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Medical students at Duke University, as part of training during rotation periods in the pulmonary intensive care unit take an in-ICU poetry course— recognizing the ability of poetry to interrogate grief, sadness, and guilt, common experiences in medicine. Crowd Surfing With God is medical in the sense that it’s interested in pain and healing, a recovery narrative of sorts.

However, Adrienne Novy’s book is not a recovery narrative in the sense that it gets from point A to point B by dealing in instructional wisdom. Instead, it is a recovery narrative still in progress, understanding that each person’s tunnel is of a different length and width and holds a different thing at its end. These poems are kind (let make this a game):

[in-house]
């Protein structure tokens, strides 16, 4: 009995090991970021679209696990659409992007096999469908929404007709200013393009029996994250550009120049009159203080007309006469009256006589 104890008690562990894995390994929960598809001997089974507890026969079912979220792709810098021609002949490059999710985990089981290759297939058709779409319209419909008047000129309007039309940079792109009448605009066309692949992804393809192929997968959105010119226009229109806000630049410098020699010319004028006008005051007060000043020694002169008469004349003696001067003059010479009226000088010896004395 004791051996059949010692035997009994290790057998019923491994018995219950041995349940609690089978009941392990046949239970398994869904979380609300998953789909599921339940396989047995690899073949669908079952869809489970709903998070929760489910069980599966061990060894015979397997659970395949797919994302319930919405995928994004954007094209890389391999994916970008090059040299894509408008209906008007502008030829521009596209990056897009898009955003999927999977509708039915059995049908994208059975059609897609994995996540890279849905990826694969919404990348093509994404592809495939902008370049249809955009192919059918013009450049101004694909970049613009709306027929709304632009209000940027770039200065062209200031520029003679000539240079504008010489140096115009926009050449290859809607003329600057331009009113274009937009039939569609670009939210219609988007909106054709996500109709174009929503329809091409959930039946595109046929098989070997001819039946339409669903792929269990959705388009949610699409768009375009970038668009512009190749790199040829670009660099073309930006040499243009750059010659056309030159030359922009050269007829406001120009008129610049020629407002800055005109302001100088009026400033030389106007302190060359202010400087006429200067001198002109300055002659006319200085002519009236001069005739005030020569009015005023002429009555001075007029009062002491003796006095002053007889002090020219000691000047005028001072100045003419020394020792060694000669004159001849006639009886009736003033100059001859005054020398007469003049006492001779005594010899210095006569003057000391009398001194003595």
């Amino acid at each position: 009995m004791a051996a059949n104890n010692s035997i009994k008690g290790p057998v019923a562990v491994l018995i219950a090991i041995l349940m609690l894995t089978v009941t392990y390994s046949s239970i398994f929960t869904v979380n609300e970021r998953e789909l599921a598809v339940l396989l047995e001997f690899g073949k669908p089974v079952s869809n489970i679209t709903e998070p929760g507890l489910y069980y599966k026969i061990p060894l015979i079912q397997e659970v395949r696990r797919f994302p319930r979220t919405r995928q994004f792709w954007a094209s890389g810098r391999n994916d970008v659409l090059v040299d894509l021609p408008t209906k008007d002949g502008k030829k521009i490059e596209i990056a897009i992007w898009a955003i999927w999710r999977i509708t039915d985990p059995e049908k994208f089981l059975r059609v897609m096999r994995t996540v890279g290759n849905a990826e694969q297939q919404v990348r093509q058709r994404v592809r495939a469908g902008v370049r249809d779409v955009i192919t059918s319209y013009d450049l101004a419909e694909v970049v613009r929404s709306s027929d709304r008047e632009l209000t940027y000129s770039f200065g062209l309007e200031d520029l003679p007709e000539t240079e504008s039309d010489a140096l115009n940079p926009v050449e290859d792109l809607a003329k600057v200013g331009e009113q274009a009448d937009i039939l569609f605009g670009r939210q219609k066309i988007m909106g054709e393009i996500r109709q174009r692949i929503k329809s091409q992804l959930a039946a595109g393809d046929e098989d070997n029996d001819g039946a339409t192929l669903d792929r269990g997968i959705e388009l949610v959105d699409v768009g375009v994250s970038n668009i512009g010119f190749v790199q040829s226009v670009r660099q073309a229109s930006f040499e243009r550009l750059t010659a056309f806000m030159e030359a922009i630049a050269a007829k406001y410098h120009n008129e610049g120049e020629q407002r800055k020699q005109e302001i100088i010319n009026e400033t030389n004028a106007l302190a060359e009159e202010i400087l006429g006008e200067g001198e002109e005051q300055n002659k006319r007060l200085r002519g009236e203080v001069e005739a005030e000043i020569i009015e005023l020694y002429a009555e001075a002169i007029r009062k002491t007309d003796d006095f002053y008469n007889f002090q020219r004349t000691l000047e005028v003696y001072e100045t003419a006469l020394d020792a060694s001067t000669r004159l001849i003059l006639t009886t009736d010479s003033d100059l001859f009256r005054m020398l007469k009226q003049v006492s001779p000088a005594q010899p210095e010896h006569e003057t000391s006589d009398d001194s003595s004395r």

“you the sick kid, were so brave today,
swallowed the hospital library whole,

called it taking your medicine.”

This book is interested in growth, the tough conversations where we allow ourself permission to believe in something better of ourselves (if the honey bees die, then we will die with them):

“we will burst with light to greet the world again… a fresh & new &
brilliant hope.”

She writes for the punk rock survivalists who never managed to get clean after the party ended and the ones they left behind, steady in the pursuit of being (punk pop bible):

“& this was the first blessing to Helena that faded out like a song & the
prayers ended with so long and goodnight & god stayed alive for another
night & then another night & then another night & that meant the night
was good”

These poems are permission to live, permission to love the rough parts, permission to be comfortable in your skin. These poems are documentation, that if nothing else we were here, and we loved, and we loved so damn hard (if the honey bees die, then we will die with them):

“I call Carrie my Space Mom to make myself feel closer to the newest star
of grave soil.”

These poems are for the longwinded and frantic, whose own voices, they’ve been dying to hear for the first time.

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